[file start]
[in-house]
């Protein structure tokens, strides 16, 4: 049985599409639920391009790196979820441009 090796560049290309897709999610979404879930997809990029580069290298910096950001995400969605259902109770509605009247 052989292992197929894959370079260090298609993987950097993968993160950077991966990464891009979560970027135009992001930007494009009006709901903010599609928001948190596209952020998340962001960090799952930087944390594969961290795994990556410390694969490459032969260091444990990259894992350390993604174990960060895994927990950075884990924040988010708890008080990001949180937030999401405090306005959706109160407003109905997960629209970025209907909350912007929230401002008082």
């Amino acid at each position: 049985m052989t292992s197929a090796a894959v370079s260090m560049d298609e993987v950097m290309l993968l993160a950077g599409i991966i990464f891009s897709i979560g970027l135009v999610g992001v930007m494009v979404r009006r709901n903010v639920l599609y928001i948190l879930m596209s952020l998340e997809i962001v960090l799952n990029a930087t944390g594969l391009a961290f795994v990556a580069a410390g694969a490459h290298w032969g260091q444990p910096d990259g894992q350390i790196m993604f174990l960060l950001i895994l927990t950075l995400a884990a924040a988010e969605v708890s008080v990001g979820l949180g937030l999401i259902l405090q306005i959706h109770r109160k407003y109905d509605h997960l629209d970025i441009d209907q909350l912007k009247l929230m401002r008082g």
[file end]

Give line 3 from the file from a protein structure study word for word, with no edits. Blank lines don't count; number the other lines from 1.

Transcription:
């Amino acid at each position: 049985m052989t292992s197929a090796a894959v370079s260090m560049d298609e993987v950097m290309l993968l993160a950077g599409i991966i990464f891009s897709i979560g970027l135009v999610g992001v930007m494009v979404r009006r709901n903010v639920l599609y928001i948190l879930m596209s952020l998340e997809i962001v960090l799952n990029a930087t944390g594969l391009a961290f795994v990556a580069a410390g694969a490459h290298w032969g260091q444990p910096d990259g894992q350390i790196m993604f174990l960060l950001i895994l927990t950075l995400a884990a924040a988010e969605v708890s008080v990001g979820l949180g937030l999401i259902l405090q306005i959706h109770r109160k407003y109905d509605h997960l629209d970025i441009d209907q909350l912007k009247l929230m401002r008082g």